Contribution of the Supplementary Motor Area and Anterior Cingulate Gyrus to Pathological Grasping PhenomenaHashimoto R. · Tanaka Y.
Department of Neurology, Jichi Medical School, Tochigi, Japan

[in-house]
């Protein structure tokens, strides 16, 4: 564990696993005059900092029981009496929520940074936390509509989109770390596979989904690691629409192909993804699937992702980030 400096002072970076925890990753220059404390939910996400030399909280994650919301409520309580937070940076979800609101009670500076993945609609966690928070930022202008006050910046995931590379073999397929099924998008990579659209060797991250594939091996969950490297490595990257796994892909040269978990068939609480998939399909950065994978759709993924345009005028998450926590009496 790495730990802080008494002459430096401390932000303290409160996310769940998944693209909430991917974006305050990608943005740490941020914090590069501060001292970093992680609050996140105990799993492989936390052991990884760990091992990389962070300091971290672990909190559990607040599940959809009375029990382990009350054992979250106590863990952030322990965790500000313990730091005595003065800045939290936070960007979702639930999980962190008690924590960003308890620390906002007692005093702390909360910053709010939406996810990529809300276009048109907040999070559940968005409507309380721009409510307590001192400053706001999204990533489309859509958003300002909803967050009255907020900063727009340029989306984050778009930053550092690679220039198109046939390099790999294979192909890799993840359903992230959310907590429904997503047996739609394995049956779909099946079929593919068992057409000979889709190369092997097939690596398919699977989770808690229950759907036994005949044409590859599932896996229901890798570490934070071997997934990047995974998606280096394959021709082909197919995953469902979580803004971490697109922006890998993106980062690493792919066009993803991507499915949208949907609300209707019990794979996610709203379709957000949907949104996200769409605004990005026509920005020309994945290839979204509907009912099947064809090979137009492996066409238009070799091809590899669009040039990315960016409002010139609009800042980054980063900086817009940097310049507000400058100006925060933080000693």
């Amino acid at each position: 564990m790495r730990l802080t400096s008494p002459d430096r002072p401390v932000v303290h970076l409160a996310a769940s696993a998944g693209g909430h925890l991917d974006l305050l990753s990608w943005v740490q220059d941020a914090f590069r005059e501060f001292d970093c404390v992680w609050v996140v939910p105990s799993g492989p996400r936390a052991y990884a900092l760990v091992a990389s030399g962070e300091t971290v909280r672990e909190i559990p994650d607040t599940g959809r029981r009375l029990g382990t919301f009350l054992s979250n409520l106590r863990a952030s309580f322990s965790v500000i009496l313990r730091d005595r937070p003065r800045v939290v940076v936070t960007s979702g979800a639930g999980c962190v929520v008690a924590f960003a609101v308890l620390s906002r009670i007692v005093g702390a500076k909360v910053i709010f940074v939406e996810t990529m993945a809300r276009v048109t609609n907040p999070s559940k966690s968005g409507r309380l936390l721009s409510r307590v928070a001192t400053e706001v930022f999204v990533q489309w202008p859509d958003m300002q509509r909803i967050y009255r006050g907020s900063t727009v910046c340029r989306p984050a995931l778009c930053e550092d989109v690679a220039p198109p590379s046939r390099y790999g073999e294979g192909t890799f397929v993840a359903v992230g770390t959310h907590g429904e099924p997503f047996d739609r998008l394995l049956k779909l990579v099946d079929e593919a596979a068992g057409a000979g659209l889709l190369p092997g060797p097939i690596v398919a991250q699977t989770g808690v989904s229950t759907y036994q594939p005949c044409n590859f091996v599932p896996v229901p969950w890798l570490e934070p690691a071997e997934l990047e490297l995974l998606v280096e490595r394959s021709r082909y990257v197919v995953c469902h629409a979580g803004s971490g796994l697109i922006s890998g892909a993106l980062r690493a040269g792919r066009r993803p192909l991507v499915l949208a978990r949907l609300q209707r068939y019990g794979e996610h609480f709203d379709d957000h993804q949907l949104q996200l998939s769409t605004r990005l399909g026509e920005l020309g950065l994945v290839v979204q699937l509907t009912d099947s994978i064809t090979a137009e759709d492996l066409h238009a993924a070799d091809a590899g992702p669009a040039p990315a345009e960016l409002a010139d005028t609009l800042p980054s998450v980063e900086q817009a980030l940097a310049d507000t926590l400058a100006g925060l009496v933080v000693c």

To investigate the relationship between the site of brain damage and characteristics of the pathological grasping phenomena, we examined different varieties of the reaction in a consecutive series of 28 patients with unilateral hemispheric damage due to stroke. Patients with a lesion relatively confined to the supplementary motor area (n = 4) constantly exhibited a grasp reflex, mainly in the hand contralateral to the lesion, but they never showed a groping reaction. By contrast, patients with damage primarily involving the anterior cingulate gyrus (n = 3) developed the groping reaction in the hand contralateral to the lesion, but they had only a very mild grasp reflex in that hand. Patients with damage involving both the supplementary motor area and the anterior cingulate gyrus (n = 12) showed the grasp reflex and groping reaction mainly in the hand contralateral to the lesion. Patients with damage to the medial parietal lobe (n = 2), those with damage to the lateral convexity of the hemisphere (n = 6), and a patient with damage confined to the corpus callosum did not exhibit such grasping phenomena. From these observations, we conclude that the grasp reflex is closely related to a lesion of the supplementary motor area, whereas the groping reaction is bound to a lesion of the anterior cingulate gyrus.
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